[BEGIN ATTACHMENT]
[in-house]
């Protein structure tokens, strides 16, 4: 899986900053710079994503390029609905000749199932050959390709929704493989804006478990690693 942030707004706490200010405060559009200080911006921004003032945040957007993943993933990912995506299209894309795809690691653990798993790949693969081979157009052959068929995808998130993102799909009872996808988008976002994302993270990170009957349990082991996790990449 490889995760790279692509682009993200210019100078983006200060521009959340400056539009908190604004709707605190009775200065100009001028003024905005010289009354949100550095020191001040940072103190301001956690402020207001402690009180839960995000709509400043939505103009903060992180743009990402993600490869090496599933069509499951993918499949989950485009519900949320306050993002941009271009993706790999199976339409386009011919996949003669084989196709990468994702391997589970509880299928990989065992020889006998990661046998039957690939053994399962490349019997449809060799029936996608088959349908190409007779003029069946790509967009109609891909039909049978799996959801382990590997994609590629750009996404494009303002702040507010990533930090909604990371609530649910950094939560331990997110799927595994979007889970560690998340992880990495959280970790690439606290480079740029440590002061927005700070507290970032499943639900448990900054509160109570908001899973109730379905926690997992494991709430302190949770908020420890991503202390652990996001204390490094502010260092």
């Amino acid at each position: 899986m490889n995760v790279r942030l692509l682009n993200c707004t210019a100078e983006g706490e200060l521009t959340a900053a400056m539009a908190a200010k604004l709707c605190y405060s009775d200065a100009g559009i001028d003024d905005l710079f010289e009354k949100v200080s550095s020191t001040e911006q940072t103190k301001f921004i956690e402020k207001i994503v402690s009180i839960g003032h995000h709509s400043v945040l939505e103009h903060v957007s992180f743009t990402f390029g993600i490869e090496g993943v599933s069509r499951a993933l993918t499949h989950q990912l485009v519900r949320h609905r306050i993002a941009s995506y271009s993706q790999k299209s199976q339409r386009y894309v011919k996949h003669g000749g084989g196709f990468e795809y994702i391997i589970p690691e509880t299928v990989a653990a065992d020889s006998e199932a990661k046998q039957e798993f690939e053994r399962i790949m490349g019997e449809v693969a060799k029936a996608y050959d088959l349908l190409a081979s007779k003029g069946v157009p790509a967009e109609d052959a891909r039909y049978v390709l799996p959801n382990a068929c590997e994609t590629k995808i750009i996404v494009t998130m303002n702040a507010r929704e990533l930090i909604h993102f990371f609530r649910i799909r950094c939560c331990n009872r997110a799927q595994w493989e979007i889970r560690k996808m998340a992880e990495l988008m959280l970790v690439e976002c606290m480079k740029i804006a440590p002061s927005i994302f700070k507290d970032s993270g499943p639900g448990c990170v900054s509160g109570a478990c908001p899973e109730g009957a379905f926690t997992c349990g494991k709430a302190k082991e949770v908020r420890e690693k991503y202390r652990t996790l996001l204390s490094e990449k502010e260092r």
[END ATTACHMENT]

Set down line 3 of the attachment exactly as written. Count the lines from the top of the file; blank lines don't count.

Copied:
């Amino acid at each position: 899986m490889n995760v790279r942030l692509l682009n993200c707004t210019a100078e983006g706490e200060l521009t959340a900053a400056m539009a908190a200010k604004l709707c605190y405060s009775d200065a100009g559009i001028d003024d905005l710079f010289e009354k949100v200080s550095s020191t001040e911006q940072t103190k301001f921004i956690e402020k207001i994503v402690s009180i839960g003032h995000h709509s400043v945040l939505e103009h903060v957007s992180f743009t990402f390029g993600i490869e090496g993943v599933s069509r499951a993933l993918t499949h989950q990912l485009v519900r949320h609905r306050i993002a941009s995506y271009s993706q790999k299209s199976q339409r386009y894309v011919k996949h003669g000749g084989g196709f990468e795809y994702i391997i589970p690691e509880t299928v990989a653990a065992d020889s006998e199932a990661k046998q039957e798993f690939e053994r399962i790949m490349g019997e449809v693969a060799k029936a996608y050959d088959l349908l190409a081979s007779k003029g069946v157009p790509a967009e109609d052959a891909r039909y049978v390709l799996p959801n382990a068929c590997e994609t590629k995808i750009i996404v494009t998130m303002n702040a507010r929704e990533l930090i909604h993102f990371f609530r649910i799909r950094c939560c331990n009872r997110a799927q595994w493989e979007i889970r560690k996808m998340a992880e990495l988008m959280l970790v690439e976002c606290m480079k740029i804006a440590p002061s927005i994302f700070k507290d970032s993270g499943p639900g448990c990170v900054s509160g109570a478990c908001p899973e109730g009957a379905f926690t997992c349990g494991k709430a302190k082991e949770v908020r420890e690693k991503y202390r652990t996790l996001l204390s490094e990449k502010e260092r």